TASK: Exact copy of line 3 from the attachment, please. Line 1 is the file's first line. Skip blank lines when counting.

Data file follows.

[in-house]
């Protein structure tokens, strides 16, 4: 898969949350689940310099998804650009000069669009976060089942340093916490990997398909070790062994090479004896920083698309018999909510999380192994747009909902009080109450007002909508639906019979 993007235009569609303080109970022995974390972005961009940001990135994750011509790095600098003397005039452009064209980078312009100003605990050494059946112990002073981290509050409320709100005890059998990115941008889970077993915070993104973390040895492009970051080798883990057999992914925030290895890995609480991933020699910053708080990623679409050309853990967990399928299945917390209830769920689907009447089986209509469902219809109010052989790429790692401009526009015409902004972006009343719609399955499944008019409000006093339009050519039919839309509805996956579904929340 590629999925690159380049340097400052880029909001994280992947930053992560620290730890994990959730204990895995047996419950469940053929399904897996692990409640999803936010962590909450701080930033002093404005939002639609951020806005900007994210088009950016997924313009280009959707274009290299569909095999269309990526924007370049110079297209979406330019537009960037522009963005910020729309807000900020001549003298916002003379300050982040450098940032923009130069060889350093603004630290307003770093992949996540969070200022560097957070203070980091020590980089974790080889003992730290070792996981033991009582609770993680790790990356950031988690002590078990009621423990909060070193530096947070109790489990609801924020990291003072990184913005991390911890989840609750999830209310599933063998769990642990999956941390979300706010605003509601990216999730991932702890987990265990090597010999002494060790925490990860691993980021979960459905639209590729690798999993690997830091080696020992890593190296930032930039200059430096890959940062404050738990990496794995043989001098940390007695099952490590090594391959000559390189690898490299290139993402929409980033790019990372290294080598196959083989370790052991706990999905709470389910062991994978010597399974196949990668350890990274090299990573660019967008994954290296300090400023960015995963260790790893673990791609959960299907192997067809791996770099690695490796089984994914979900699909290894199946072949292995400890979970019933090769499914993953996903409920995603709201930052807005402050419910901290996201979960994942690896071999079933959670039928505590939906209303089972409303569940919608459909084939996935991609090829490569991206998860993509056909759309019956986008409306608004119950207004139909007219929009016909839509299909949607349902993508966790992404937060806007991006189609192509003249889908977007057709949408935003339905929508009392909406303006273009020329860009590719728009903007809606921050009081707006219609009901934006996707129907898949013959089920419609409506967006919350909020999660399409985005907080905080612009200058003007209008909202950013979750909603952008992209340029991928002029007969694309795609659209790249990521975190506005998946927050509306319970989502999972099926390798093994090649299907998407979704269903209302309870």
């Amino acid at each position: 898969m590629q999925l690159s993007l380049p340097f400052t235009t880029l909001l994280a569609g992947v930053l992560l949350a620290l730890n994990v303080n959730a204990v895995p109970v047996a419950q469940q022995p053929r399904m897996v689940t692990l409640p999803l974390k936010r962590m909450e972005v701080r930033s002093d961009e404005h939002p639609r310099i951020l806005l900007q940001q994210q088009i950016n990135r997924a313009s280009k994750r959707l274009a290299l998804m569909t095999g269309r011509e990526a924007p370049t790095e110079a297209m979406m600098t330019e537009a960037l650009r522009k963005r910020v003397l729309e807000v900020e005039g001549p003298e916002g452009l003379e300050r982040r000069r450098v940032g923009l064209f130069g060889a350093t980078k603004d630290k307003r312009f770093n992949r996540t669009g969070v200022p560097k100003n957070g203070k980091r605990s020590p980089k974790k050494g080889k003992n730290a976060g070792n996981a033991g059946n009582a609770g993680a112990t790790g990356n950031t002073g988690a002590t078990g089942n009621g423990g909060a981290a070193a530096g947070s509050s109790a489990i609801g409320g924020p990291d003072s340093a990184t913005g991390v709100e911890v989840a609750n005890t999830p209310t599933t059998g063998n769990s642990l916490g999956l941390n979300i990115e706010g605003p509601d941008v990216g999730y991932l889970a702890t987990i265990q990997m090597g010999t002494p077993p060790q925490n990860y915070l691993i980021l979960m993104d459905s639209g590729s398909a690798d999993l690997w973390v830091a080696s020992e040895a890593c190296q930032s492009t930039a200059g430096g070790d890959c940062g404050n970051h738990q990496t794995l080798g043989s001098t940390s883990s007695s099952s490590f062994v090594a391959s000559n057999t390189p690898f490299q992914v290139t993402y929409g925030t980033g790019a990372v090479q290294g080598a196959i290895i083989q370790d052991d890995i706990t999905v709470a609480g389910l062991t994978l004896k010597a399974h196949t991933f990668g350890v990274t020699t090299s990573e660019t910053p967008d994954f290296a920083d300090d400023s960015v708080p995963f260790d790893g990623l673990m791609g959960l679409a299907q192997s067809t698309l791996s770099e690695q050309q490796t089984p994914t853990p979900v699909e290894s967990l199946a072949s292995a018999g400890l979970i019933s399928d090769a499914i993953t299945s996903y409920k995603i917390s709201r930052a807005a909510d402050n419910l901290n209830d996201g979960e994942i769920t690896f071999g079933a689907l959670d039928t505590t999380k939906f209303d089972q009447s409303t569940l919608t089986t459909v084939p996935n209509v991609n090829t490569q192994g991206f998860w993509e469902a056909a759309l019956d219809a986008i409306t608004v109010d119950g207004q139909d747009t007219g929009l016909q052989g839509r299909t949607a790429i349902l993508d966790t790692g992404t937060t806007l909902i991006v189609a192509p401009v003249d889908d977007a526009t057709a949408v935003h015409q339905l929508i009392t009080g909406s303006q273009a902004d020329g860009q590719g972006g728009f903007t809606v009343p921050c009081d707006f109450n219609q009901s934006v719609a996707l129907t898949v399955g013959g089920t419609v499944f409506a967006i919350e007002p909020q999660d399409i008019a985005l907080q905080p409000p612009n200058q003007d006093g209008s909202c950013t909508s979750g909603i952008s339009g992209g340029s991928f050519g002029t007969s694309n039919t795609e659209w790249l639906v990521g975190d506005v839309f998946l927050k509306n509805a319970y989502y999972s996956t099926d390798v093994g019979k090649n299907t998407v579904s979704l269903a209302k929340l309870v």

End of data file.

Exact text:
């Amino acid at each position: 898969m590629q999925l690159s993007l380049p340097f400052t235009t880029l909001l994280a569609g992947v930053l992560l949350a620290l730890n994990v303080n959730a204990v895995p109970v047996a419950q469940q022995p053929r399904m897996v689940t692990l409640p999803l974390k936010r962590m909450e972005v701080r930033s002093d961009e404005h939002p639609r310099i951020l806005l900007q940001q994210q088009i950016n990135r997924a313009s280009k994750r959707l274009a290299l998804m569909t095999g269309r011509e990526a924007p370049t790095e110079a297209m979406m600098t330019e537009a960037l650009r522009k963005r910020v003397l729309e807000v900020e005039g001549p003298e916002g452009l003379e300050r982040r000069r450098v940032g923009l064209f130069g060889a350093t980078k603004d630290k307003r312009f770093n992949r996540t669009g969070v200022p560097k100003n957070g203070k980091r605990s020590p980089k974790k050494g080889k003992n730290a976060g070792n996981a033991g059946n009582a609770g993680a112990t790790g990356n950031t002073g988690a002590t078990g089942n009621g423990g909060a981290a070193a530096g947070s509050s109790a489990i609801g409320g924020p990291d003072s340093a990184t913005g991390v709100e911890v989840a609750n005890t999830p209310t599933t059998g063998n769990s642990l916490g999956l941390n979300i990115e706010g605003p509601d941008v990216g999730y991932l889970a702890t987990i265990q990997m090597g010999t002494p077993p060790q925490n990860y915070l691993i980021l979960m993104d459905s639209g590729s398909a690798d999993l690997w973390v830091a080696s020992e040895a890593c190296q930032s492009t930039a200059g430096g070790d890959c940062g404050n970051h738990q990496t794995l080798g043989s001098t940390s883990s007695s099952s490590f062994v090594a391959s000559n057999t390189p690898f490299q992914v290139t993402y929409g925030t980033g790019a990372v090479q290294g080598a196959i290895i083989q370790d052991d890995i706990t999905v709470a609480g389910l062991t994978l004896k010597a399974h196949t991933f990668g350890v990274t020699t090299s990573e660019t910053p967008d994954f290296a920083d300090d400023s960015v708080p995963f260790d790893g990623l673990m791609g959960l679409a299907q192997s067809t698309l791996s770099e690695q050309q490796t089984p994914t853990p979900v699909e290894s967990l199946a072949s292995a018999g400890l979970i019933s399928d090769a499914i993953t299945s996903y409920k995603i917390s709201r930052a807005a909510d402050n419910l901290n209830d996201g979960e994942i769920t690896f071999g079933a689907l959670d039928t505590t999380k939906f209303d089972q009447s409303t569940l919608t089986t459909v084939p996935n209509v991609n090829t490569q192994g991206f998860w993509e469902a056909a759309l019956d219809a986008i409306t608004v109010d119950g207004q139909d747009t007219g929009l016909q052989g839509r299909t949607a790429i349902l993508d966790t790692g992404t937060t806007l909902i991006v189609a192509p401009v003249d889908d977007a526009t057709a949408v935003h015409q339905l929508i009392t009080g909406s303006q273009a902004d020329g860009q590719g972006g728009f903007t809606v009343p921050c009081d707006f109450n219609q009901s934006v719609a996707l129907t898949v399955g013959g089920t419609v499944f409506a967006i919350e007002p909020q999660d399409i008019a985005l907080q905080p409000p612009n200058q003007d006093g209008s909202c950013t909508s979750g909603i952008s339009g992209g340029s991928f050519g002029t007969s694309n039919t795609e659209w790249l639906v990521g975190d506005v839309f998946l927050k509306n509805a319970y989502y999972s996956t099926d390798v093994g019979k090649n299907t998407v579904s979704l269903a209302k929340l309870v």